Fresh fruit and vegetables make excellent props and photography subjects, they are relatively inexpensive, widely accessible and come in vibrant array of shapes, sizes, colour and texture. Although they are aesthetically pleasing to work with, photographing produce and perishable items can be challenging and often requires a more efficient photoshoot to capture them at their best. Even the freshest ingredients can lose their lustre over time so it’s important to have some good techniques in place to ensure you are making the most of your time on set.

Fresh fruity styling for Global Nature by Creatively Squared creator Ali

Fresh fruity styling for Global Nature by Creatively Squared creator Ali

We’ve collected our top tips for sourcing, preparing and photographing produce for food or still life photography:

Sourcing the perfect produce

The most important step in your food shoot is to pick the perfect produce. Focus on items that are locally produced and in season to ensure you are getting the freshest fruit and vegetables possible. Rather than your local supermarket you may need to visit a farmers market or organic grocer ideally on the day of the shoot. Spend some extra time selecting each item to ensure it’s perfect for your shoot and make sure you buy more than what you need so you can have some backup items on standby.

Have a plan and prepare extra

Working with fruit and vegetables often means that you have to work quickly. Continuous lighting can add heat and accelerate the rate at which food wilts so using natural light or switching it off during set up can help make your items last even longer. Using stand in items or having extra pieces waiting in the fridge enables you to switch in your hero ingredients just before you take the shot to help you capture each item at its freshest. 

A fruit platter to die for. Created for Days of Rose by Creatively Squared content creator Emma

A fruit platter to die for. Created for Days of Rose by Creatively Squared content creator Emma

Boost the moisture

It doesn’t take long for fruit and vegetables to dry out so rinsing raw items in water first can help keep the moisture levels up. Another trick to keep your veggies looking extra fresh is to soak your items in a mix of water and ascorbic acid which is a component of vitamin C. You can also dunk thinly sliced peels, such as carrot or cucumber in ice water to make the curls appear super fresh.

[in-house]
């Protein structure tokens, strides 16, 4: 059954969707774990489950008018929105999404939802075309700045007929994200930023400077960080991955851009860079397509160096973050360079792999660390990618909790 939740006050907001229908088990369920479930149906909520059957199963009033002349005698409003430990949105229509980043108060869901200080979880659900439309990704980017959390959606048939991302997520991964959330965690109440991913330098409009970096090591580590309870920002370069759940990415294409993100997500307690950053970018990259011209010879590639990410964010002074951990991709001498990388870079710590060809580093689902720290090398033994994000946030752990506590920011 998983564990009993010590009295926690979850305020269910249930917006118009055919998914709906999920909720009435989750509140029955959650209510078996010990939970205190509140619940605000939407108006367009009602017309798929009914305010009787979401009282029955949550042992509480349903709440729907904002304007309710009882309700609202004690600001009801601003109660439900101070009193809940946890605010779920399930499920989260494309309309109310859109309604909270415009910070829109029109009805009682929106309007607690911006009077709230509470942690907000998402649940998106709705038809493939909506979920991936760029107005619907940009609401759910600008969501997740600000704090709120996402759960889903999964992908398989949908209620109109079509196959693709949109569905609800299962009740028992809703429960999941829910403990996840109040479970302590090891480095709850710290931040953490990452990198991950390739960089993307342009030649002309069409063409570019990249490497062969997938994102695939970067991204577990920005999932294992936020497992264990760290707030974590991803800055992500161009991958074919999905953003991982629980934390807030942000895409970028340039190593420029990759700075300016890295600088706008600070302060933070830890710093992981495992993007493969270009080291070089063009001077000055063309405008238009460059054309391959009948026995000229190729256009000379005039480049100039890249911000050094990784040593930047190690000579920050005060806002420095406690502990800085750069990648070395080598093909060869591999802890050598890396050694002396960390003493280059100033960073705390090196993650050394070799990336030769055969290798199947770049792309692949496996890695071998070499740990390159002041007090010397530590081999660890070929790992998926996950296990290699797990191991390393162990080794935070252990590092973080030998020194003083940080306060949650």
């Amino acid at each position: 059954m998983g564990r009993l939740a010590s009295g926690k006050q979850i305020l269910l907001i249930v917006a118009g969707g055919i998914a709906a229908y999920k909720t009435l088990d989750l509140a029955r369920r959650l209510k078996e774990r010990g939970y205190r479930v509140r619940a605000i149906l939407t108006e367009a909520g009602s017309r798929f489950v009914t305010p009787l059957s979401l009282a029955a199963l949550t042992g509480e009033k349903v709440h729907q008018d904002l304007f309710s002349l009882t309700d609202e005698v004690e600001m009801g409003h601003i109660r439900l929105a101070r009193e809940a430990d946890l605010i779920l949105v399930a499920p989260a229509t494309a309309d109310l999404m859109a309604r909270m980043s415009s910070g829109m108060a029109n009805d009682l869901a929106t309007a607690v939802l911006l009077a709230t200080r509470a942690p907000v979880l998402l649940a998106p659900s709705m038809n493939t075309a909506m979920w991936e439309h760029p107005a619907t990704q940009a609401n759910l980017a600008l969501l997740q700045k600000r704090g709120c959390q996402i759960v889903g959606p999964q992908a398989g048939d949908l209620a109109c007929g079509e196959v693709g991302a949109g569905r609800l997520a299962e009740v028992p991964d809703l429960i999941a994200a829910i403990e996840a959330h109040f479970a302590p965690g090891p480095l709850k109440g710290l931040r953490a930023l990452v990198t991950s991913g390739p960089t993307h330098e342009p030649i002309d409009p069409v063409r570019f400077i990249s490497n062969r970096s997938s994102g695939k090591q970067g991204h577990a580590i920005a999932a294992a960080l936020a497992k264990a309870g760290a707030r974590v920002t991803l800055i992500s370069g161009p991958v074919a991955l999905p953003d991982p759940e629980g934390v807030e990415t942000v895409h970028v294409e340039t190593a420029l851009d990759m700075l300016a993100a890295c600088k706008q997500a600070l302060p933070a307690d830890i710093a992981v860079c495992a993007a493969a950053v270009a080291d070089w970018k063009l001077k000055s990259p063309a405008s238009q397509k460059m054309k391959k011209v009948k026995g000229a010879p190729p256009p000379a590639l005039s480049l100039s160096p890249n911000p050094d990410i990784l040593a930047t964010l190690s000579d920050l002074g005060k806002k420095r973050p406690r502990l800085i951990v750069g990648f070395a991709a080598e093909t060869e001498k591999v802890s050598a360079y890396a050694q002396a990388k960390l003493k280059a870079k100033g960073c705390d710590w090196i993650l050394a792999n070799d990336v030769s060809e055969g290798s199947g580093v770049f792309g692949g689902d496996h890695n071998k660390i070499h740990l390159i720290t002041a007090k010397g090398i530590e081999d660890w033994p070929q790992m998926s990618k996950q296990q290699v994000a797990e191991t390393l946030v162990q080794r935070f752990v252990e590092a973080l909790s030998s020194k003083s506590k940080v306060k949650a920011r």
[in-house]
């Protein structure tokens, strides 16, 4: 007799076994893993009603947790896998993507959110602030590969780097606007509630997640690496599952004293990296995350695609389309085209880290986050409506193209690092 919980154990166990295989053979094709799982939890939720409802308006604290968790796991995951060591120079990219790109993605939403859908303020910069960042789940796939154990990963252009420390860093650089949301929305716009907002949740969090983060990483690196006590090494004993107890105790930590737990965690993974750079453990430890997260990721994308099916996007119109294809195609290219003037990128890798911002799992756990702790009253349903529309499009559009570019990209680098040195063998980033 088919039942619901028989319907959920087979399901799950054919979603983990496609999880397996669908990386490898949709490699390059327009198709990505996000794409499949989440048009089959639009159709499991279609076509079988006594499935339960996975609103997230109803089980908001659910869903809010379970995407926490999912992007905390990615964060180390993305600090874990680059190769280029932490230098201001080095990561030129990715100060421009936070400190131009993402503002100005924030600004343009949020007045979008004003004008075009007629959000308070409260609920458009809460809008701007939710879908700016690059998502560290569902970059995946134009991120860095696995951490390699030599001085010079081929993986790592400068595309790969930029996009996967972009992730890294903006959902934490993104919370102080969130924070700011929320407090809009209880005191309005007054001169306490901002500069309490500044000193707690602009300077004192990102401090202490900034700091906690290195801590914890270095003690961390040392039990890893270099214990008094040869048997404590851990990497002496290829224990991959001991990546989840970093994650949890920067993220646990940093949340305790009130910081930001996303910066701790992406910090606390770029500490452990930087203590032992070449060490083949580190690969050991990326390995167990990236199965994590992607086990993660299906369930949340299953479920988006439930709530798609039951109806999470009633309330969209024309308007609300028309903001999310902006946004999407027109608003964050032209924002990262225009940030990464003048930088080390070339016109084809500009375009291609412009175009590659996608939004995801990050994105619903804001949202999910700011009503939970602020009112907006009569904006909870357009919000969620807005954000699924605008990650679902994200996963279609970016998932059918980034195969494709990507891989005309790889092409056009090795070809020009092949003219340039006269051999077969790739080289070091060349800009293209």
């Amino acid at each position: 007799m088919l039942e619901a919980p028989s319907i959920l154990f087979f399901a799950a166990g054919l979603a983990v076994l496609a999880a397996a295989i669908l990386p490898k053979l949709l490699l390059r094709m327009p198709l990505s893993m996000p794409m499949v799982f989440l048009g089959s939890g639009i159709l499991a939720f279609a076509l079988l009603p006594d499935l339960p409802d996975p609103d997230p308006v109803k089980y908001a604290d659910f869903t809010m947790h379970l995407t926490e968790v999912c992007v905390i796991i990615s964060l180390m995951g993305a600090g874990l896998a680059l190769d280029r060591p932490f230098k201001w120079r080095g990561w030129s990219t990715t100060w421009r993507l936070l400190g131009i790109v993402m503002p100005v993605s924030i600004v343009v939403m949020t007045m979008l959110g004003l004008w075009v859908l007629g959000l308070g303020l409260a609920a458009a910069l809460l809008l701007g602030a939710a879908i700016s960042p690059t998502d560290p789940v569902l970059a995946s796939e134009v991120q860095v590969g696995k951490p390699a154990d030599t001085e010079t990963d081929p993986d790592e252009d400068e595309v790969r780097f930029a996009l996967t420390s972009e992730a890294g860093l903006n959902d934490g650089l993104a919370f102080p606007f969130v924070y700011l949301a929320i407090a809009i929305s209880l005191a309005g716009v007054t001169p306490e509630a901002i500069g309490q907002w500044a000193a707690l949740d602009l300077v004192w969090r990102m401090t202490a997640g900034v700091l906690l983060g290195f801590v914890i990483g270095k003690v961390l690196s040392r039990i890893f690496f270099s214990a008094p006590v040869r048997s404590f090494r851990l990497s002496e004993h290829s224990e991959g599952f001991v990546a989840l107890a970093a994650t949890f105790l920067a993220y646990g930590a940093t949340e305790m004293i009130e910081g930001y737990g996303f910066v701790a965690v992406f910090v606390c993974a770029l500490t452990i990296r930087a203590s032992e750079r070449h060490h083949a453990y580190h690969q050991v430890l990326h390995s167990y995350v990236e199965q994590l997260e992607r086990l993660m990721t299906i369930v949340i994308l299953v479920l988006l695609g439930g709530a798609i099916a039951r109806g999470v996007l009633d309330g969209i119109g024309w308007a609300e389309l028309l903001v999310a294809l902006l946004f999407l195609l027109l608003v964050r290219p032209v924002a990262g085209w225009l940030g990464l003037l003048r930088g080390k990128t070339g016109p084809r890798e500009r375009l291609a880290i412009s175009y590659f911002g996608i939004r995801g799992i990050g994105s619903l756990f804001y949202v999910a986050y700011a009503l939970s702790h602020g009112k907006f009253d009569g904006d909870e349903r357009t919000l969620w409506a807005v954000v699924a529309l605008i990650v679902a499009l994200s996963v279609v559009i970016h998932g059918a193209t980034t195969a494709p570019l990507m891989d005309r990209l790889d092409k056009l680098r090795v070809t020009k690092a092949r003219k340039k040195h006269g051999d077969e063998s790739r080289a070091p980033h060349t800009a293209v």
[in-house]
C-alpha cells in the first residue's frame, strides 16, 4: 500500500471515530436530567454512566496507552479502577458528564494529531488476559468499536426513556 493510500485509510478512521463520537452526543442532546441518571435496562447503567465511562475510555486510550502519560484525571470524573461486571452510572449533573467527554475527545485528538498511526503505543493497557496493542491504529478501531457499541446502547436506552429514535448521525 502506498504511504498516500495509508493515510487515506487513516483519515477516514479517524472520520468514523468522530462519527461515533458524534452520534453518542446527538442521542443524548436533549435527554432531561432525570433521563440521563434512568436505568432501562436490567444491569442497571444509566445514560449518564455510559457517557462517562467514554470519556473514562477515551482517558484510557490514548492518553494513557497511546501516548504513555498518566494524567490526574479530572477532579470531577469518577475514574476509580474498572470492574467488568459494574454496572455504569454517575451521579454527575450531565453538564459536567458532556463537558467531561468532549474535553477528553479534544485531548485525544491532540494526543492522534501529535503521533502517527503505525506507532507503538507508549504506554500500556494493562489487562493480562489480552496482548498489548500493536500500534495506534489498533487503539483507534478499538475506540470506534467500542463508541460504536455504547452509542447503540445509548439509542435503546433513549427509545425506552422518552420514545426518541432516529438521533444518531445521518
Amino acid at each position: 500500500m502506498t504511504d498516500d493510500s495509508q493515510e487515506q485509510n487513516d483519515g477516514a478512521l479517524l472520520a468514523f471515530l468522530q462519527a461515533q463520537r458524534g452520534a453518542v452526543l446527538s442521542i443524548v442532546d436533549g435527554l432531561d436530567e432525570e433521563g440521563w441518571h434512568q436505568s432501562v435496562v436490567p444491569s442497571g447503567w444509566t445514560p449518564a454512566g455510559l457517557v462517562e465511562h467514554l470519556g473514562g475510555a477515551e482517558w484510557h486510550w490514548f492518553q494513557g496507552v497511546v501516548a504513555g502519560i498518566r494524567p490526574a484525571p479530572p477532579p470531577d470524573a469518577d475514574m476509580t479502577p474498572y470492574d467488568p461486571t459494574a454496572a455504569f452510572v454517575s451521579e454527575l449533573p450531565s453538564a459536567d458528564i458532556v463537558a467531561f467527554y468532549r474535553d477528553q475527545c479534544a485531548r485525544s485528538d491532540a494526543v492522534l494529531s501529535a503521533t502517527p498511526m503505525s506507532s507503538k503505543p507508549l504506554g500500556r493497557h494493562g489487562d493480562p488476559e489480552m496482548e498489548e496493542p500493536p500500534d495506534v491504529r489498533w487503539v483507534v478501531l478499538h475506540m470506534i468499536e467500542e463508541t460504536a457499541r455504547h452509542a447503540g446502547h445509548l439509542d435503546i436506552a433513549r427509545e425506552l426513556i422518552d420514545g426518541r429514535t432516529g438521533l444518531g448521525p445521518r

Slice it right

The sharper your knife is, the less cellular damage you do to your produce when you slice it meaning the cut edge will be less likely to turn brown or lose quality. Mandolin slicers are a great option for when you want thin and consistent looking shapes in your fruit and veg. Want some more creative looking cuts? Use cookie cutters to get circles or cute decorative shapes like stars or hearts.

Spritz your slices

Cut edges of many produce items can turn brown quite quickly and lose their appeal. When working with sliced fruits such as apples, pears, bananas and avocados, an easy way to keep them looking crisp and not discoloured is to spritz them with some citric acid such as lemon juice. Mix equal parts lemon juice and water into a spray bottle and as soon as you’ve sliced them give it a good spritz. Alternatively you can sprinkle with ascorbic acid powder or try soaking the slices in salt water for 3-5 minutes. 

Lunchbox goals styling for Sunworld Grapes by Creatively Squared content creator Effi

Lunchbox goals styling for Sunworld Grapes by Creatively Squared content creator Effi

Mist on droplets for that freshly picked look

Spritz on water droplets with a spray bottle or water atomiser to make your produce look extra fresh. If you want droplets or condensation that stays select a spray bottle that gives off a fine mist and mix equal parts water and glycerin to achieve water droplets that don’t evaporate - just don’t try and eat it the food afterwards as glycerin is not suitable for consumption! 

Add delicate or frozen items last

A pop of green from herbs or salad leaves can make your shot look extra fresh but these items are often the first to lose structure and wilt. Add the most delicate items such as your garnish last after you have perfected the composition to ensure they still look robust. Frozen items such as berries can make an interesting and colourful garnish but will lose their integrity quickly once out of the freezer. Try to handle them as little as possible and once in place blow gently on them to make them look extra frosty. 

Fresh fruity styling for Global Nature by Creatively Squared creator Ali

Fresh fruity styling for Global Nature by Creatively Squared creator Ali

The creative possibilities of working with produce are endless and getting the best results from working with fruit and vegetables just takes a little extra care and preparation. The best part is that if you are efficient with selecting and photographing your produce while it’s still fresh the more likely you are to be able to eat it straight afterwards!